Unlocking the role of the superior temporal gyrus for speech sound categorization
the ability to almost effortlessly encode the phonemic content of running speech is a remarkable capacity of the human brain. This remarkable capacity is emphasized by the brain’s maintenance of phonemic stability despite pronounced variability in the spectral and temporal characteristics of a given phoneme and a phoneme’s frequent acoustic overlap with other speech sounds. For instance, vowels map out into discrete regions of acoustic space when the second formant frequency (F2) is plotted against the first formant frequency (F1). However, F2 and F1 values for a given vowel vary widely across speakers, and distributions of F1 vs. F2 values for one vowel often overlap significantly with those from others (e.g., /ae/ as in “head” and /ε/ as in “hayed”) (Hillenbrand et al. 1995). In total, a whole host of sources, including a dynamic environmental background, increase variability and diminish reliable mapping of phonemes based on consistently available acoustic cues. Instead of this one-to-one assignment of specific acoustic cues with a given phoneme, the brain’s task must be one of rapid categorization, placing acoustically variable speech sounds into discrete phonemic categories (see Holt and Lotto 2010 for review).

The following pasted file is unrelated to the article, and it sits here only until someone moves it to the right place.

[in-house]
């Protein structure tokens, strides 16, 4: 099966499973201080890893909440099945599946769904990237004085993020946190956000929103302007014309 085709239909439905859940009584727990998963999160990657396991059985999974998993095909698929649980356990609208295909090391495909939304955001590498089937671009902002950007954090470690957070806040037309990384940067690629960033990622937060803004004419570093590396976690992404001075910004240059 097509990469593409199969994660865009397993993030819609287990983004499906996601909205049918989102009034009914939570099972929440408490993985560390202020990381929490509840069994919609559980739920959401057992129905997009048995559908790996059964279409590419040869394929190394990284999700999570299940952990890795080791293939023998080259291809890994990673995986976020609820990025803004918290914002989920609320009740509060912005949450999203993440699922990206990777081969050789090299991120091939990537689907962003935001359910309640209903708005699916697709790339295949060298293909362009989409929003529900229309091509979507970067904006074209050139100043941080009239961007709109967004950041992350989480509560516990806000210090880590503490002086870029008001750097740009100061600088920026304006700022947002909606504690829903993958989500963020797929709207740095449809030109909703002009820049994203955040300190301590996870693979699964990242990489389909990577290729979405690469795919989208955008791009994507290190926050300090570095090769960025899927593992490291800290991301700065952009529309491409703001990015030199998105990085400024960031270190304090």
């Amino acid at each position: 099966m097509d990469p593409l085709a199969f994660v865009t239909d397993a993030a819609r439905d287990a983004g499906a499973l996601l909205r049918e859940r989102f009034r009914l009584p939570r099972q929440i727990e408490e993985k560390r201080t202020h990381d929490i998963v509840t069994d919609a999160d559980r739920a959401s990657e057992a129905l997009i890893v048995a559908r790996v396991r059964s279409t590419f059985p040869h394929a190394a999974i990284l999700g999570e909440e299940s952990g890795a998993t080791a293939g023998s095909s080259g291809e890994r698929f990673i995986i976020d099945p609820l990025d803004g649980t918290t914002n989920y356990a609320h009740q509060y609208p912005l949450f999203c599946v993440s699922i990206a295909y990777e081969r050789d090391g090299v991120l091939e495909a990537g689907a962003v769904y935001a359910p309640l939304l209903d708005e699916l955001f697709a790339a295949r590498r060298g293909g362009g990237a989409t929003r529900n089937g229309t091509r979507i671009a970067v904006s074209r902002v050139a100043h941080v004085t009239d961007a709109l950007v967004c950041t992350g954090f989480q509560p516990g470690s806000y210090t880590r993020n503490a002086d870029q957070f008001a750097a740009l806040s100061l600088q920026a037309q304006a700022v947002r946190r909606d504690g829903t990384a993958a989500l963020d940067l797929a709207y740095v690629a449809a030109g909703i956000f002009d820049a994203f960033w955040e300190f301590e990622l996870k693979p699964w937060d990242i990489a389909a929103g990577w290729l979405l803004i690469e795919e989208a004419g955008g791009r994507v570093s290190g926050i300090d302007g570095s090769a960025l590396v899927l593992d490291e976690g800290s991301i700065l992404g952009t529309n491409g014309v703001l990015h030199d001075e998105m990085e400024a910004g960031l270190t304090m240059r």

from the Journal of Neurosphysiology